Stores are racing to replenish depleted shelves and to calm shoppers anxiously preparing for coronavirus disruptions, but are having trouble meeting the heightened demand.

“Hand sanitizer is going to be very difficult to have 100 percent on stock on for some time,” Walmart CEO Doug McMillon said at a White House press conference Friday. “We’re still replenishing it and shipping it, but as soon as it hits the stores, it’s going.”

McMillon said a stressed supply chain was responsible for the racks bare of paper product, water, and cleaning supplies.

“All the retailers have been working hand-in-hand with the suppliers to bring that to the markets as fast as we can,” he said.

Retailers are rerouting supplies to areas of the country that need it most. To prevent hoarding, they’re applying or giving store managers power to set limits on the number of individual items a customer can buy in a single trip.

“As always, our focus is to have merchandise available for our members at low warehouse prices,” a Costco spokesperson told NBC News.

In a statement, Target said its team is “working around the clock to make sure that the products you want are available when you need them. As demand for cleaning products, medicine, pantry stock-up items and more remains high, we’re sending more products to our stores as quickly as possible.”

Some stores said they’d been preparing for the possibility of this outbreak leading to increased purchase behavior and were poised to switch to additional supply options and modified operations.

Mabrie G. Jackson, director of public affairs for Texas supermarket chain H.E.B. tweeted the retailer “has been preparing for coronavirus for several months and we are in a strong position to keep replenishing our shelves. Customers should not panic, we have the ability to restock shelves and encourage our customers to remain calm.” The store also announced it was temporarily reducing its store hours at most locations.

The pace of restocking and whether the supplies last long will depend on customer behavior, and how much inventory each store’s wholesaler or supplier has in the pipeline, retail grocery consultant Joe Walsh said.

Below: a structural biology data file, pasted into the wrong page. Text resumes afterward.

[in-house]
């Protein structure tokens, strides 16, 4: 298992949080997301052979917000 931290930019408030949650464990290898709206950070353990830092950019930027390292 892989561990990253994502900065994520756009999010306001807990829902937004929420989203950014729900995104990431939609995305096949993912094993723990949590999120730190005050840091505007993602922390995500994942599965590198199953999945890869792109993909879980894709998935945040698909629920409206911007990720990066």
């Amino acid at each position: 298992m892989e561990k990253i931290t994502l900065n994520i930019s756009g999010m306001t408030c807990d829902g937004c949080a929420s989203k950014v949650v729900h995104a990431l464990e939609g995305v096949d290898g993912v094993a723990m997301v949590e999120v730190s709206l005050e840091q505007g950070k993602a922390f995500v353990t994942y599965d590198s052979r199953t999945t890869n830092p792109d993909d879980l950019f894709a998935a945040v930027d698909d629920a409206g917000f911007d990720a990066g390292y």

“It’s a store-by-store case, but for a majority of chains and independents they will replenish from their wholesaler immediately,” he said. “Every case of bath tissue currently produced in pipeline, at a wholesaler or a warehouse, all those are spoken for.”

The real crunch is not the next shipment to restock after this week’s panic buying, but the one that comes after, said Walsh.

“They all have to buy from the same five to six places,” he said, referring to the manufacturers. “We’re going to see limits, allocations, restrictions…if they get five cases a week of Charmin, they might be able to buy 10.”

Customers should brace for the possibility of long lines, limits on the number of items they can purchase, the disappearance of discounts for high-demand items, and the possibility of price increases, said Walsh. And if stores cut hours excessively, or if hourly employees such as shelf stockers or cashiers self-quarantine and don’t show up for work, lines could grow.

Logistics experts said they expect stores will quickly figure out how to cope with the surprise spike in purchasing.

“The real reason for things running out is this ‘run,’” by shoppers, Ananth Iyer, a professor of operations management at Purdue University, said. “They believe they need more of it and are not sure if it will be available when they want it. Retailers, given demand, will find a way to generate supply.”

But smaller stores in particular may have to pay more if they want to get resupplied sooner. Stores could try to convince shoppers to take a smaller order now and sign up for the rest of the order next week or sign up for weekly delivery, and get more shoppers to buy groceries online, Iyer suggested.

“That option might calm people down,” he said.

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